Security and Conflict Studies Minor

Department of Politcial Science and International Affairs

The minor in Security and Conflict Studies is designed to provide students with a foundation in the contemporary study of security and conflict in the world today. Students will learn and apply analytical frameworks that facilitate the selection of optimal policies for solving security and conflict problems. Students will also be exposed to and utilize frameworks that aide in the comprehension of unfolding events in security and conflict. Finally, students will learn about specific issues in security and conflict. Coursework covers topics encompassing the historical (e.g., the origins of World War II) to the contemporary (cyberwarfare) and the conventional (threats to territorial integrity) to the cutting edge (disease as a security issue). Students completing the minor will be well equipped for graduate level inquiry and/or relevant careers in government or the private sector.

Requirements for the Minor in Security and Conflict Studies

Eighteen (18) credits as follows: 1) PSCI 387. 2) Twelve (12) credits selected from the following group of courses (with at least one course from each discipline): HIST 356, 371, 372, 375, 377, 385, 390, 420, 421 PSCI 321, 324, 354, 355, 356, 357, 360, 367. Other courses (e.g., “special topics” courses) in security and conflict studies may count as electives with the approval of the Minor Program Director. A relevant three-credit internship may count as an elective with the approval of the Minor Program Director. 3) HIST 485, INAF 491,or PSCI 491: three (3) credit senior thesis on an aspect of security and conflict studies directed by a member of the core faculty. Thesis topic must be approved by the Minor Program Director.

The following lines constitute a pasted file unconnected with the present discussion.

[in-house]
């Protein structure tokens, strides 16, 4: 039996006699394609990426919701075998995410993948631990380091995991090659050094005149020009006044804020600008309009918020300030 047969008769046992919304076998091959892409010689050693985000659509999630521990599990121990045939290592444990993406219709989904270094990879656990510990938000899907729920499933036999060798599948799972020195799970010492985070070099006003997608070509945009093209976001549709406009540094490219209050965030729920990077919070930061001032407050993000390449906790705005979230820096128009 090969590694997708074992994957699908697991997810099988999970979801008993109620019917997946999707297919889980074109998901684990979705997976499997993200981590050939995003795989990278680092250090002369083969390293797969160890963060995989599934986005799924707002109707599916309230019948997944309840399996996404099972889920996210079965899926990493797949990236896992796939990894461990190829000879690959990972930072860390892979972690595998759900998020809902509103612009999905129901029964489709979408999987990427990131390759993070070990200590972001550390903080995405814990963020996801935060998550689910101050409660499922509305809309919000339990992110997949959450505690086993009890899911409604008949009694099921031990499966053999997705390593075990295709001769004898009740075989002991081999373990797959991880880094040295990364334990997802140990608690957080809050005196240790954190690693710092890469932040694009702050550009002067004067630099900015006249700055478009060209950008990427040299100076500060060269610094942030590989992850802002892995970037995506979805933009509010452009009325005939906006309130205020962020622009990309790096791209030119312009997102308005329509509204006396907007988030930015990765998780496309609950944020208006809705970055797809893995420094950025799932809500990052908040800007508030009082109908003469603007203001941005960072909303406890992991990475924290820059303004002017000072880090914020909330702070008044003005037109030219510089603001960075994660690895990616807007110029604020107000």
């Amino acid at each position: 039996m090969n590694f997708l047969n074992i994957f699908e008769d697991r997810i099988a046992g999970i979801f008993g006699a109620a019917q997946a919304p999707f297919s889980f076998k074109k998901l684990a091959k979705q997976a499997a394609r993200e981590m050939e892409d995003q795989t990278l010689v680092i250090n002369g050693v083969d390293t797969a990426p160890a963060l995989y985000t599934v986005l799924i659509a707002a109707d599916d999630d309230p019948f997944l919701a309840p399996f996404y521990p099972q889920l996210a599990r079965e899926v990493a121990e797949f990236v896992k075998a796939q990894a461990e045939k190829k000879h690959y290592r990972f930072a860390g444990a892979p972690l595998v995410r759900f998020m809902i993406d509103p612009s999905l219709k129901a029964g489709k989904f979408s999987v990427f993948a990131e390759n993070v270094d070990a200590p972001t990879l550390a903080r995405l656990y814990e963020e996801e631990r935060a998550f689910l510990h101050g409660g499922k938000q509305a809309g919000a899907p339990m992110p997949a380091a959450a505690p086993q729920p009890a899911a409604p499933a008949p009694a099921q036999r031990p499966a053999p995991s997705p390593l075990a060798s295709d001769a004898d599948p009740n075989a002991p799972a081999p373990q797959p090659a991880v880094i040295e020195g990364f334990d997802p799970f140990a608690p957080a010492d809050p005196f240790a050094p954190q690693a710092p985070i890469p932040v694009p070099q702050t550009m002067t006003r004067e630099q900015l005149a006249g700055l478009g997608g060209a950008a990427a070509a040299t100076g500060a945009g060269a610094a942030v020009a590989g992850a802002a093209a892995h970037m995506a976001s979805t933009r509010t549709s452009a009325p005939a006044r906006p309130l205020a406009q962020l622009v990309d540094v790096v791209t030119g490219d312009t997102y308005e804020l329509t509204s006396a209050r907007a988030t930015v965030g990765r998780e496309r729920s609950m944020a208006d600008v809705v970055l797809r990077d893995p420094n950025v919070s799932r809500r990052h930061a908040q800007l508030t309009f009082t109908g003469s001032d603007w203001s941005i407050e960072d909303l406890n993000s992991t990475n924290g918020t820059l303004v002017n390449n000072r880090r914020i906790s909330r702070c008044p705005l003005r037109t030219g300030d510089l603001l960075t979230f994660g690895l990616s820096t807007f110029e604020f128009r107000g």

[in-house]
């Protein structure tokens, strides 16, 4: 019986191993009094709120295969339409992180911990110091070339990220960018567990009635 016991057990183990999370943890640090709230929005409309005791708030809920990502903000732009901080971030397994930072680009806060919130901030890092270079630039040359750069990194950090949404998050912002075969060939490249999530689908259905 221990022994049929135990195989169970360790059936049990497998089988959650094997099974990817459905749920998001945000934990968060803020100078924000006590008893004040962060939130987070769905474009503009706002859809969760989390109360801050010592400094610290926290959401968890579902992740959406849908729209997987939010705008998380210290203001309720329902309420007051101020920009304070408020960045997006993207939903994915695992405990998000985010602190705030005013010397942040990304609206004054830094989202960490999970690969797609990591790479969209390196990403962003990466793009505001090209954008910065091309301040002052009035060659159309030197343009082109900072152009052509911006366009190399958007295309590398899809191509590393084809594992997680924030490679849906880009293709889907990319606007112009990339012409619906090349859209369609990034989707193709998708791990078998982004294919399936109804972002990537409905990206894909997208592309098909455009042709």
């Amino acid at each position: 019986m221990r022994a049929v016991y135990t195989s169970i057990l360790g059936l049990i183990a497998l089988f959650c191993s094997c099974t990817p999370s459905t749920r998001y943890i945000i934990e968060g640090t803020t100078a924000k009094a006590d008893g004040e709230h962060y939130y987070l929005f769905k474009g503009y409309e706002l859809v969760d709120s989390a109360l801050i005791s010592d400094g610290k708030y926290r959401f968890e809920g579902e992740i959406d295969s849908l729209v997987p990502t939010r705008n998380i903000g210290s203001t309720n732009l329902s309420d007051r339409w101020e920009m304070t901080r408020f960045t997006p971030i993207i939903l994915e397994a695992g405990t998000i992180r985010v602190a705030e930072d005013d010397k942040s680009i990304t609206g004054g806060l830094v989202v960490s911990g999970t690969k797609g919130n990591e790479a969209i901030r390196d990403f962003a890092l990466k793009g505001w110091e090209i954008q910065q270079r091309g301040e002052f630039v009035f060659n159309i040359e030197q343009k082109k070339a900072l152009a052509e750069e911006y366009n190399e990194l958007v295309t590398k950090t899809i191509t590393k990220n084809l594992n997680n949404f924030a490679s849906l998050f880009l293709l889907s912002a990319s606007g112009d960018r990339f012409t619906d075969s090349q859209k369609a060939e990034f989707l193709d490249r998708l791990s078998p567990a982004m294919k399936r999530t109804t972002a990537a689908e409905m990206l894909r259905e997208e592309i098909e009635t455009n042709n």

History Course Offerings for the Security and Conflict Studies Minor

History course offerings will be found under the 4 letter code of HIST in the course listings.

356 – History of Germany (3) From the early 19th century to the present, with emphasis on the era of Bismarck, World War I, the Weimar Republic, the Third Reich, and the Cold War.

371, 372 – European Diplomatic History (3, 3) First semester, development of the modern state system from the Thirty Years War to the middle of the 19th century; second semester, from the unification of Germany through the two World Wars to the Cold War.

375 – Military History (3) The art of war and its impact on society from the 17th century to the present; analysis of military developments in terms of organization, technology, and strategy.

377 – The Second World War, 1939-1945 (3) In-depth study of the origins, conduct, and consequences of the war with emphasis on its political, diplomatic, economic, and military aspects.

385 – The Arab-Israeli Conflict (3) Survey of the “Arab-Israeli Conflict” from the mid-19th century to the present.

390 – The United States and Vietnam (3) Political, diplomatic, military, economic, and cultural study of Vietnam and of the United States’ role in Indochina.

420 – The Great War, 1914-1918 (3) Prerequisites: HIST 298 or 299 and junior or senior status. The war’s origins, its political and military leadership, the various land and sea campaigns, war poetry, the war’s cultural legacy, the role of women, and peacemaking.

Political Science Course Offerings for the Security and Conflict Studies Minor

Political Science course offerings will be found under the 4 letter code of PSCI in the course listings.

321 – Theories of International Relations (3)

Analysis of major theories of international relations. Topics include war, peace, international security, political economy, and global institutions such as the United Nations system.

324 – U.S. – Latin American Relations (3)

Study of U.S. foreign policy towards Latin America, including its major historical developments and contemporary challenges.

354 – Politics of South Asia (3)

Study of political life in India, Pakistan, Bangladesh, and Sri Lanka.

355 – Politics of the Middle East and North Africa (3)

Study of politics in Iran, Israel, Turkey, and the Arab World. Featured topics may include Islam and politics, nationalism and the impact of Westernization, the Arab-Israeli conflict, and politics in the Persian Gulf.

356 – American Foreign Policy (3)

Problems facing the United States in its search for national security and international stability.

357 – Russian Foreign Policy (3)

Analysis of the foreign policy of postcommunist Russia.

360 – Theory and Practice of Revolution (3)

Comparative analysis of theories of revolution and case studies of selected revolutions.

387 – Security and Conflict Studies (3)

Analysis of contemporary security and conflict challenges (e.g., proliferation of Weapons of Mass Destruction) with an emphasis on frameworks for choosing best policies to address these challenges.